Rapid COVID-19 tests soon might be available to passengers and employees at O’Hare International Airport, from a company that plans to offer the tests at other major airports starting Wednesday.
XpresCheck plans to begin offering COVID-19 tests developed by Abbott Laboratories at JFK and Newark Liberty international airports Wednesday. The Abbott ID NOW tests deliver results in 13 minutes or less.
XpresCheck, a subsidiary of XpresSpa Group, is in talks with the City of Chicago to potentially offer the tests at O’Hare as well.
“The goal is to create a safer travel environment, work environment and reduce risks, but also restore passenger confidence as the airlines are returning, and airports are trying to return back to normal,” said Doug Satzman, XpresSpa and XpresCheck CEO.
“Like 9/11 changed safety protocol forever in our airports, we think COVID-19 will as well,” he said.
XpresCheck hopes to offer the tests at O’Hare by the holiday travel season, Satzman said. The tests would be voluntary for travelers, airport and airline employees. The company is focusing on testing people who have symptoms or known exposures to COVID-19, but anyone can be tested, he said.
The company’s announcement comes as questions have surfaced about the efficacy of testing as a way to prevent the spread of COVID-19. President Donald Trump and a number of others who attended an event at the White House became ill with COVID-19 after the gathering. Multiple media outlets reported that attendees were given an Abbott test before the event. Some of the attendees were not wearing masks or social distancing.
Health experts and others caution that tests are just one tool for preventing the spread of COVID-19. People who receive negative test results should continue to protect themselves and others, such as by wearing masks, social distancing and washing their hands, according to the Centers for Disease Control and Prevention.
Experts also caution that testing has its limitations.
North suburban-based Abbott says its ID NOW test correctly detects positive results 95% of the time and correctly detects negative ones 98% of the time within seven days of experiencing symptoms. Earlier this year, the U.S. Food and Drug Administration warned the test could produce false negatives, though Abbott has criticized a study supporting that as “rife with limitations.”
Also, If a person is tested too early in the course of the illness, tests won’t be able to detect COVID-19. That means someone who catches COVID-19 on an airplane probably won’t test positive for the illness if he or she takes a test right after landing.
“It’s helpful to keep in mind that tests discover the presence of coronavirus once there’s enough viral material in a person to be able to detect it,” Abbott spokeswoman Darcy Ross said in an email. “No test detects the virus immediately after the person becomes infected.”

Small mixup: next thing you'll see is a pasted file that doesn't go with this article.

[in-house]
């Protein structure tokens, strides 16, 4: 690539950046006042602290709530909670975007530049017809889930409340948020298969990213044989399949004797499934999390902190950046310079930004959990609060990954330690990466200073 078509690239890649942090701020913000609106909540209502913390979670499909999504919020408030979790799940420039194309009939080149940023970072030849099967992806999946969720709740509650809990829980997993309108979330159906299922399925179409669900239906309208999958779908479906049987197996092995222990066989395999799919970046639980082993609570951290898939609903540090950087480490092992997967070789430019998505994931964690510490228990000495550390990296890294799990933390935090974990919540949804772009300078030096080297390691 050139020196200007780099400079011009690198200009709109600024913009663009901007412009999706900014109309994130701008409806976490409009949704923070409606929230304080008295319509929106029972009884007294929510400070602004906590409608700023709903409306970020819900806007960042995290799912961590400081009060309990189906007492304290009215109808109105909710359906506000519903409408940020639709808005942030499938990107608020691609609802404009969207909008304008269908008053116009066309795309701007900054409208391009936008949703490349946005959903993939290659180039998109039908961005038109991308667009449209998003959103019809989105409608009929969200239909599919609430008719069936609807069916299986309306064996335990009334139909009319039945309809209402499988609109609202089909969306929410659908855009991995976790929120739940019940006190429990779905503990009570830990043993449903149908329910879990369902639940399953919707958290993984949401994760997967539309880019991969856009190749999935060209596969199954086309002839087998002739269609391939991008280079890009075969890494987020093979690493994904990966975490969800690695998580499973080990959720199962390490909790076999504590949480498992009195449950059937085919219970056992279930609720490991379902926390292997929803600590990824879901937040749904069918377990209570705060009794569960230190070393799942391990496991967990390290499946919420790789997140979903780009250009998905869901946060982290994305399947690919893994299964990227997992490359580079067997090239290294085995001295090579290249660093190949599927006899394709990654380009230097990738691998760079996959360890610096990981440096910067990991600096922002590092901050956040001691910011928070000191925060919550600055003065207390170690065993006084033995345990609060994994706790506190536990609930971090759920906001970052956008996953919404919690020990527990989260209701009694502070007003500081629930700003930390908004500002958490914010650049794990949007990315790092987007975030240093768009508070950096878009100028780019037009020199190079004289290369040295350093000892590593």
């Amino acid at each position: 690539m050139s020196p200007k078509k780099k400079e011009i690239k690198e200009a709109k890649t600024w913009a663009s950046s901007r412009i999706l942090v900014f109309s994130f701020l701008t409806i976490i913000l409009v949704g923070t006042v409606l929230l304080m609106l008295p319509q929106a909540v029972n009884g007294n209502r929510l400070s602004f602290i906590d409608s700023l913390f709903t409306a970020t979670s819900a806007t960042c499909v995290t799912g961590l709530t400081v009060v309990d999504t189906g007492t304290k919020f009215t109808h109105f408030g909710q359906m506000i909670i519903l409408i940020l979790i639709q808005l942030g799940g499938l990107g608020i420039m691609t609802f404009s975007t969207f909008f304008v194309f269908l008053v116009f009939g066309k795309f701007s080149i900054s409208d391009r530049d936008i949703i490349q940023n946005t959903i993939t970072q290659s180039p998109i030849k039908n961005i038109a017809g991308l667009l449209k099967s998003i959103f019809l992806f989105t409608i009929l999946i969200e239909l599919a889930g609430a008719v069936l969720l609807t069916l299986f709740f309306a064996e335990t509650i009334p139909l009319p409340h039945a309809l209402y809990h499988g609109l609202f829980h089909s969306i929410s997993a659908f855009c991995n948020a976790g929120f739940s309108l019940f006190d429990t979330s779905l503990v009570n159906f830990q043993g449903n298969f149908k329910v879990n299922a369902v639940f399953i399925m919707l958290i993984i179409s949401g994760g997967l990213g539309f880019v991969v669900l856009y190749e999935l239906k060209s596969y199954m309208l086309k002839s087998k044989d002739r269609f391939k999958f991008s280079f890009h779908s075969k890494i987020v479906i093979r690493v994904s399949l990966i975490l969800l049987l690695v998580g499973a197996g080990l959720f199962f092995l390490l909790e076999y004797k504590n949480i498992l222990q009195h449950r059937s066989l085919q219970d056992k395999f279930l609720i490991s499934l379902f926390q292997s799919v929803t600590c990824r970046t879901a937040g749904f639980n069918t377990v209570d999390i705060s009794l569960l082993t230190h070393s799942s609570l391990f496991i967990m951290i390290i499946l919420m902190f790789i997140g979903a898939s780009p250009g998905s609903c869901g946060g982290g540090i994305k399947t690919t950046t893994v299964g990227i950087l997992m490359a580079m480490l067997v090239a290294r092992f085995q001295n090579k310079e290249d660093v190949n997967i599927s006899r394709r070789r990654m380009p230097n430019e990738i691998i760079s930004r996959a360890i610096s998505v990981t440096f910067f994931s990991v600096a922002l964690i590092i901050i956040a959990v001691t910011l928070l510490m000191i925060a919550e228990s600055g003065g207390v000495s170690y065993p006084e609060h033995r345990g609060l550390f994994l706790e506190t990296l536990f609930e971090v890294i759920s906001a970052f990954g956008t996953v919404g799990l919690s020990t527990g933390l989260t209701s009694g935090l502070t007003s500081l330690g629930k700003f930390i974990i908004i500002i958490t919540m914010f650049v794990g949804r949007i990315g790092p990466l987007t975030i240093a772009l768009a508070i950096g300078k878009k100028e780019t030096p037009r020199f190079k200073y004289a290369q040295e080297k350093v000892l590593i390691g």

Questions also have been raised about the value of testing at airports.
Though tests can provide valuable information for some travelers, others might not be able to act upon the results, said Mercedes Carnethon, vice chair of preventive medicine at Northwestern University Feinberg School of Medicine. For example, a person who tests positive while traveling might not have the financial means to quarantine him or herself in a strange city for 14 days, she said.
“I guess what I struggle with is what is the individual supposed to do with this information and who’s going to support them to not travel and quarantine?” Carnethon said.
Chicago-based United Airlines recently announced that it would begin offering rapid COVID-19 testing to customers traveling from San Francisco to Hawaii, which has a 14-day quarantine for anyone traveling to the islands. Starting Oct. 15, Hawaii plans to allow travelers who test negative for COVID-19 within three days of leaving for Hawaii to skip the quarantine.
American Airlines and Hawaiian Airlines also offer testing options for some passengers traveling to Hawaii. In addition, American Airlines recently announced that it would begin offering pre-flight testing to Jamaicans traveling from Miami to Jamaica so travelers can potentially avoid a 14-day quarantine upon arrival.
XpresCheck’s testing locations in JFK and Newark include doctors and nurse practitioners who consult with customers. Those locations already offer antibody tests and a different type of COVID-19 test, in which results aren’t delivered for several days.
XpresCheck has so far been sharing information about positive tests at Newark and JFK airports with the CDC and state health departments, Satzman said. The company has not been sharing information about positive tests with airlines because passengers who get the tests do not share their flight information with XpresCheck, he said.
XpresCheck is charging $200 for the Abbott test, and it’s unclear whether insurance companies will cover that cost.
Satzman said the company has the ability to offer its tests to about 500 people a day at JFK and about 350 to 400 people a day at Newark.
Before COVID-19, XpresSpa Group operated spas in airports across the country, including O’Hare. But its spas are closed amid the pandemic. When COVID-19 started, the company pivoted to begin offering testing in airports.
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